Where urban wildlife is found in these areas, animals are also affected by pollution and lack of green spaces. So-called wealthier greenlined neighborhoods, which can be found on Home Owners’ Loan Corporation (HOLC)[2] maps established in the 1930s, can be seen to have overall greater and healthier biodiversity in cities such as Los Angeles.

Birds that typically live in forests, such as warblers, wrens and bluebirds, can be found in Los Angeles’ white urban neighborhoods. Hispanic neighborhoods, in contrast, have more so-called synanthropic species, or animals that live around humans often feeding on waste or rubbish. This includes species such as rats, pigeons, and ravens. Effectively, how common given animal species are reflects that types of inequalities built into neighborhoods decades ago based on housing policies that were intended to help ‘improve’ lives during the Great Depression.

In a study that carried out genetic diversity analysis of animal species, it was found that in 268 urban regions in the United States there is greater genetic diversity in white neighborhoods. This demonstrates that habitats were generally healthier because animals could more easily interconnect with different populations of their species, which allowed for greater diversity and overall healthier species. In other words, wealthier neighborhoods were far more likely to create healthier habitats for a more diverse range of wildlife.[3]

Although redlining largely stopped at official levels in the 1960s, it is clear its policies have left a natural, environmental legacy that negatively impacts wildlife and humans alike. Today, urban ecologists have recognized these decades-long inequalities that have affected wildlife. More efforts now try to connect underserved urban regions with local wildlife.

Undoing decades-long discriminatory practices, that still affect housing in urban neighborhoods today, are not likely to reverse urban wildlife distributions anytime soon. Nevertheless, finding new ways to protect and expand various types of birds and small mammal populations within urban regions, even in deprived areas, could be a new goal for an emerging urban wildlife awareness and policies.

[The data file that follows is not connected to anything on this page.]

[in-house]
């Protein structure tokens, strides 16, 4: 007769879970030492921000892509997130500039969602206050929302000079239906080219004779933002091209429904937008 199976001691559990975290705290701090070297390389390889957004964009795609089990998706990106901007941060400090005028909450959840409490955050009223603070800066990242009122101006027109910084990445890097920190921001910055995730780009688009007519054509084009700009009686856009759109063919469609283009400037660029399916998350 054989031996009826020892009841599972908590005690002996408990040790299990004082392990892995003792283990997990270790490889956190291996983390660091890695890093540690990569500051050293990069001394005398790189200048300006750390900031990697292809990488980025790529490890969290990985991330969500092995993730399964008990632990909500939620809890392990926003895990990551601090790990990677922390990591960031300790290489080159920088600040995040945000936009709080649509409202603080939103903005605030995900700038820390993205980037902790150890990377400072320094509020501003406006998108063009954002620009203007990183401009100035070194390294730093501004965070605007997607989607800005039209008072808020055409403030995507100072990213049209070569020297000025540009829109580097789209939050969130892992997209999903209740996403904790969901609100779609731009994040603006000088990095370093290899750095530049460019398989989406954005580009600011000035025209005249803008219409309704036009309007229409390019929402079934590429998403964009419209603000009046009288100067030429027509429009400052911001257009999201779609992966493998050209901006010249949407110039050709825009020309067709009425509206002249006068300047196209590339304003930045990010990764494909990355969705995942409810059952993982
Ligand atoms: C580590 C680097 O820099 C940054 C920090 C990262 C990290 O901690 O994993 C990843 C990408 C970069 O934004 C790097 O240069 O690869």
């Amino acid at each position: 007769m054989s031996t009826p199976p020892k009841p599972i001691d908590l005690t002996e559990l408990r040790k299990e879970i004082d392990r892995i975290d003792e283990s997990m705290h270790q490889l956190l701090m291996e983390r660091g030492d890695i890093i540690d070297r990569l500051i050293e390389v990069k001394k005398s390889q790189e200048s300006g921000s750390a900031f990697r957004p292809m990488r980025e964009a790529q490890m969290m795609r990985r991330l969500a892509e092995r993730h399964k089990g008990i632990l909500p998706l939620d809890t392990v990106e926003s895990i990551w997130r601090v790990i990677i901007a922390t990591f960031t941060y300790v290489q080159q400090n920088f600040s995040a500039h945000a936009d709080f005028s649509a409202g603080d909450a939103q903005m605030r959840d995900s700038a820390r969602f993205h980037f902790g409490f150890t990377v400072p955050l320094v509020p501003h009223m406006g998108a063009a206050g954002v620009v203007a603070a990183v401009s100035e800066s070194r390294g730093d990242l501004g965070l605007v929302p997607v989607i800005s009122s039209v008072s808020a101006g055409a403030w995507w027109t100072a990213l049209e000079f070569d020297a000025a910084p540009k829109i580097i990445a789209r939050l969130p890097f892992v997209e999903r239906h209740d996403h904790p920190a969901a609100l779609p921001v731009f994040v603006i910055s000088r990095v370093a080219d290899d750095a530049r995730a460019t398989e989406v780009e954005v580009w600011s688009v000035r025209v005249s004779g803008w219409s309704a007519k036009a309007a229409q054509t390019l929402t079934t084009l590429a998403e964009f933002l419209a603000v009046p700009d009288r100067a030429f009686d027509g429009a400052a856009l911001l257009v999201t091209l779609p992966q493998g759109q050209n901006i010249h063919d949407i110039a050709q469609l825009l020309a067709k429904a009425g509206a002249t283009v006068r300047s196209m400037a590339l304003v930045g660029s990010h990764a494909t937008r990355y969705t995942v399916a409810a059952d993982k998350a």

References

[1]    For more on a review and study on how urban policies have affected non-human and human life in urban neighborhoods, see:  Schell, Christopher J., Karen Dyson, Tracy L. Fuentes, Simone Des Roches, Nyeema C. Harris, Danica Sterud Miller, Cleo A. Woelfle-Erskine, and Max R. Lambert. “The Ecological and Evolutionary Consequences of Systemic Racism in Urban Environments.” Science 369, no. 6510 (September 18, 2020): eaay4497. https://doi.org/10.1126/science.aay4497.

[2]    HOLC maps can be seen here:  https://ncrc.org/holc/.

[3]    Information about urban redlining and its affect on urban wildlife and inequality in wildlife distribution, including these policies’ effects on wildlife and humans can be found here:  https://www.nytimes.com/2023/11/21/science/birds-cities-redlining.html

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About the author
Mark Altaweel
Mark Altaweel is a Reader in Near Eastern Archaeology at the Institute of Archaeology, University College London, having held previous appointments and joint appointments at the University of Chicago, University of Alaska, and Argonne National Laboratory. Mark has an undergraduate degree in Anthropology and Masters and PhD degrees from the University of Chicago’s Department of Near Eastern Languages and Civilizations.